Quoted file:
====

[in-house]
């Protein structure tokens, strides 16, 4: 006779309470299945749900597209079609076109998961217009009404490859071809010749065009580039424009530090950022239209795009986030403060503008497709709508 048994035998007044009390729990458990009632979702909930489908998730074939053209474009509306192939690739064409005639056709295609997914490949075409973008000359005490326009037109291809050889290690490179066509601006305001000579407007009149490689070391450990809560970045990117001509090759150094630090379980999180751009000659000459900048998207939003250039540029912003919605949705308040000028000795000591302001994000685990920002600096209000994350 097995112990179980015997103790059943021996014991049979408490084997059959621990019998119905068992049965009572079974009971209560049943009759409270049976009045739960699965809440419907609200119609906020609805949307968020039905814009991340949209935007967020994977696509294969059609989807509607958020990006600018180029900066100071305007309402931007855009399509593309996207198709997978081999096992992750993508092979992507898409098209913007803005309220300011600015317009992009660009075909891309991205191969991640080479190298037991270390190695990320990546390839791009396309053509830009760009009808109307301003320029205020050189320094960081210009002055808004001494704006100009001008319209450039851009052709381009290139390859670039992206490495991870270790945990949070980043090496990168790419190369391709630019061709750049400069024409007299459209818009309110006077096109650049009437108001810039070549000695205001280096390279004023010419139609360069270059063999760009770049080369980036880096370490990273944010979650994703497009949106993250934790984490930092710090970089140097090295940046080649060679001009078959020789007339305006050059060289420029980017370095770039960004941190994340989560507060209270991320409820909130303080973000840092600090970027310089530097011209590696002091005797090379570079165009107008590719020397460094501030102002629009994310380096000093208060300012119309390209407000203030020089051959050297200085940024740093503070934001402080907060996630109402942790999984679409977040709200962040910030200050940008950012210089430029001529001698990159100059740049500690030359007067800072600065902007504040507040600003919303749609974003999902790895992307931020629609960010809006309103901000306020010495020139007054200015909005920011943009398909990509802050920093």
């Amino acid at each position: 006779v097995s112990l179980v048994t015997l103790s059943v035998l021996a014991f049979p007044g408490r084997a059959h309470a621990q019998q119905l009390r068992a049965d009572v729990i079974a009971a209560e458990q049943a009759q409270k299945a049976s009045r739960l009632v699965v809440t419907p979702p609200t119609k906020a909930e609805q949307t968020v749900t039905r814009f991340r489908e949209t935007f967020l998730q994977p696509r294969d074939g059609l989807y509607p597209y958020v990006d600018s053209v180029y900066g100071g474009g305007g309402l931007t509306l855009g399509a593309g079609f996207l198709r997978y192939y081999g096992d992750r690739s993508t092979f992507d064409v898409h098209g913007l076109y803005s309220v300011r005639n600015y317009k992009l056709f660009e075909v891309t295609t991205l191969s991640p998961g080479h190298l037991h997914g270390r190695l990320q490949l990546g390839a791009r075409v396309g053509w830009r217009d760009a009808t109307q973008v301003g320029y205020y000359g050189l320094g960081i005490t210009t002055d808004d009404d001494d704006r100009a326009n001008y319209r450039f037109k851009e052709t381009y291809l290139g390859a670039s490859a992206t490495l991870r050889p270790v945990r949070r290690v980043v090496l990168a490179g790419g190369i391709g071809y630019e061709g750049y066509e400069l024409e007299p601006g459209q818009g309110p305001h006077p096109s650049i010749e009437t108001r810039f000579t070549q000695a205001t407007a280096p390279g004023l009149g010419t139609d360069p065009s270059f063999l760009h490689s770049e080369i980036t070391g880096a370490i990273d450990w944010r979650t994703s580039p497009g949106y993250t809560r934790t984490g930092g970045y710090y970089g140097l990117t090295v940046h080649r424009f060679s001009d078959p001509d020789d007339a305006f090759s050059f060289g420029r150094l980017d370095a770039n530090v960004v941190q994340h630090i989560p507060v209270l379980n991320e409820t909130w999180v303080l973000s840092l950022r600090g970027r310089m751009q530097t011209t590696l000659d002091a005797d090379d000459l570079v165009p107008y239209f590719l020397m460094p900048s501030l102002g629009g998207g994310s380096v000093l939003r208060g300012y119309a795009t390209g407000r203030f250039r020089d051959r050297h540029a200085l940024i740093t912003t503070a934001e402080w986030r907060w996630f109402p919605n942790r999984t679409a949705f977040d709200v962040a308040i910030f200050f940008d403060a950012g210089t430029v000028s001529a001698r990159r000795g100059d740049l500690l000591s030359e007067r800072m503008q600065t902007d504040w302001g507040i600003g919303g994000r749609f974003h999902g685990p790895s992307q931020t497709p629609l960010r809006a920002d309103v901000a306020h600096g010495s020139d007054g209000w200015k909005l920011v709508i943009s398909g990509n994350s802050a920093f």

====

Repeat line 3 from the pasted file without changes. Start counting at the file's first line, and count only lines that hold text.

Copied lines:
């Amino acid at each position: 006779v097995s112990l179980v048994t015997l103790s059943v035998l021996a014991f049979p007044g408490r084997a059959h309470a621990q019998q119905l009390r068992a049965d009572v729990i079974a009971a209560e458990q049943a009759q409270k299945a049976s009045r739960l009632v699965v809440t419907p979702p609200t119609k906020a909930e609805q949307t968020v749900t039905r814009f991340r489908e949209t935007f967020l998730q994977p696509r294969d074939g059609l989807y509607p597209y958020v990006d600018s053209v180029y900066g100071g474009g305007g309402l931007t509306l855009g399509a593309g079609f996207l198709r997978y192939y081999g096992d992750r690739s993508t092979f992507d064409v898409h098209g913007l076109y803005s309220v300011r005639n600015y317009k992009l056709f660009e075909v891309t295609t991205l191969s991640p998961g080479h190298l037991h997914g270390r190695l990320q490949l990546g390839a791009r075409v396309g053509w830009r217009d760009a009808t109307q973008v301003g320029y205020y000359g050189l320094g960081i005490t210009t002055d808004d009404d001494d704006r100009a326009n001008y319209r450039f037109k851009e052709t381009y291809l290139g390859a670039s490859a992206t490495l991870r050889p270790v945990r949070r290690v980043v090496l990168a490179g790419g190369i391709g071809y630019e061709g750049y066509e400069l024409e007299p601006g459209q818009g309110p305001h006077p096109s650049i010749e009437t108001r810039f000579t070549q000695a205001t407007a280096p390279g004023l009149g010419t139609d360069p065009s270059f063999l760009h490689s770049e080369i980036t070391g880096a370490i990273d450990w944010r979650t994703s580039p497009g949106y993250t809560r934790t984490g930092g970045y710090y970089g140097l990117t090295v940046h080649r424009f060679s001009d078959p001509d020789d007339a305006f090759s050059f060289g420029r150094l980017d370095a770039n530090v960004v941190q994340h630090i989560p507060v209270l379980n991320e409820t909130w999180v303080l973000s840092l950022r600090g970027r310089m751009q530097t011209t590696l000659d002091a005797d090379d000459l570079v165009p107008y239209f590719l020397m460094p900048s501030l102002g629009g998207g994310s380096v000093l939003r208060g300012y119309a795009t390209g407000r203030f250039r020089d051959r050297h540029a200085l940024i740093t912003t503070a934001e402080w986030r907060w996630f109402p919605n942790r999984t679409a949705f977040d709200v962040a308040i910030f200050f940008d403060a950012g210089t430029v000028s001529a001698r990159r000795g100059d740049l500690l000591s030359e007067r800072m503008q600065t902007d504040w302001g507040i600003g919303g994000r749609f974003h999902g685990p790895s992307q931020t497709p629609l960010r809006a920002d309103v901000a306020h600096g010495s020139d007054g209000w200015k909005l920011v709508i943009s398909g990509n994350s802050a920093f």